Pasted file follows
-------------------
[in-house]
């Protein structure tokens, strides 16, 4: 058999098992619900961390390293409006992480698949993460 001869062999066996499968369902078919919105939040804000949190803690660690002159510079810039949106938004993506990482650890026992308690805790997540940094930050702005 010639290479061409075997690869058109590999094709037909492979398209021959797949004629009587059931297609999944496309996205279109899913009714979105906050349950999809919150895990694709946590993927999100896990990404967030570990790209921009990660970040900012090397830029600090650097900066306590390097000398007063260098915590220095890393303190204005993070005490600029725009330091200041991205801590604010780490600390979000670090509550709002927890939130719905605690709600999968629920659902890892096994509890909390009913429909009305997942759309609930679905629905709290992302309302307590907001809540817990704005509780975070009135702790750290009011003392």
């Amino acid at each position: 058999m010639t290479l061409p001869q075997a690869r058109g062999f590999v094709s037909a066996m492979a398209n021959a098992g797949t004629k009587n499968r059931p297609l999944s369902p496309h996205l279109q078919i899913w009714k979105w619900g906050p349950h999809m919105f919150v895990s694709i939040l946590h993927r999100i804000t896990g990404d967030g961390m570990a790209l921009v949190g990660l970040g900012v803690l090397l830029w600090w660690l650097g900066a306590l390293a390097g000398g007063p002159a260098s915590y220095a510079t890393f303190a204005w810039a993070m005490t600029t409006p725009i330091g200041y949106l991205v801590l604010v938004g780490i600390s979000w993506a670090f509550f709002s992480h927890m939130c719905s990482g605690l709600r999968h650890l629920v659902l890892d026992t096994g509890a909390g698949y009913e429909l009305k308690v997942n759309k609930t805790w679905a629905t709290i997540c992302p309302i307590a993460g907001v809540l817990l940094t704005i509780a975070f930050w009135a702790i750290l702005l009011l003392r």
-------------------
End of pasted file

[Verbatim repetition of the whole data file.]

[in-house]
């Protein structure tokens, strides 16, 4: 058999098992619900961390390293409006992480698949993460 001869062999066996499968369902078919919105939040804000949190803690660690002159510079810039949106938004993506990482650890026992308690805790997540940094930050702005 010639290479061409075997690869058109590999094709037909492979398209021959797949004629009587059931297609999944496309996205279109899913009714979105906050349950999809919150895990694709946590993927999100896990990404967030570990790209921009990660970040900012090397830029600090650097900066306590390097000398007063260098915590220095890393303190204005993070005490600029725009330091200041991205801590604010780490600390979000670090509550709002927890939130719905605690709600999968629920659902890892096994509890909390009913429909009305997942759309609930679905629905709290992302309302307590907001809540817990704005509780975070009135702790750290009011003392």
């Amino acid at each position: 058999m010639t290479l061409p001869q075997a690869r058109g062999f590999v094709s037909a066996m492979a398209n021959a098992g797949t004629k009587n499968r059931p297609l999944s369902p496309h996205l279109q078919i899913w009714k979105w619900g906050p349950h999809m919105f919150v895990s694709i939040l946590h993927r999100i804000t896990g990404d967030g961390m570990a790209l921009v949190g990660l970040g900012v803690l090397l830029w600090w660690l650097g900066a306590l390293a390097g000398g007063p002159a260098s915590y220095a510079t890393f303190a204005w810039a993070m005490t600029t409006p725009i330091g200041y949106l991205v801590l604010v938004g780490i600390s979000w993506a670090f509550f709002s992480h927890m939130c719905s990482g605690l709600r999968h650890l629920v659902l890892d026992t096994g509890a909390g698949y009913e429909l009305k308690v997942n759309k609930t805790w679905a629905t709290i997540c992302p309302i307590a993460g907001v809540l817990l940094t704005i509780a975070f930050w009135a702790i750290l702005l009011l003392r």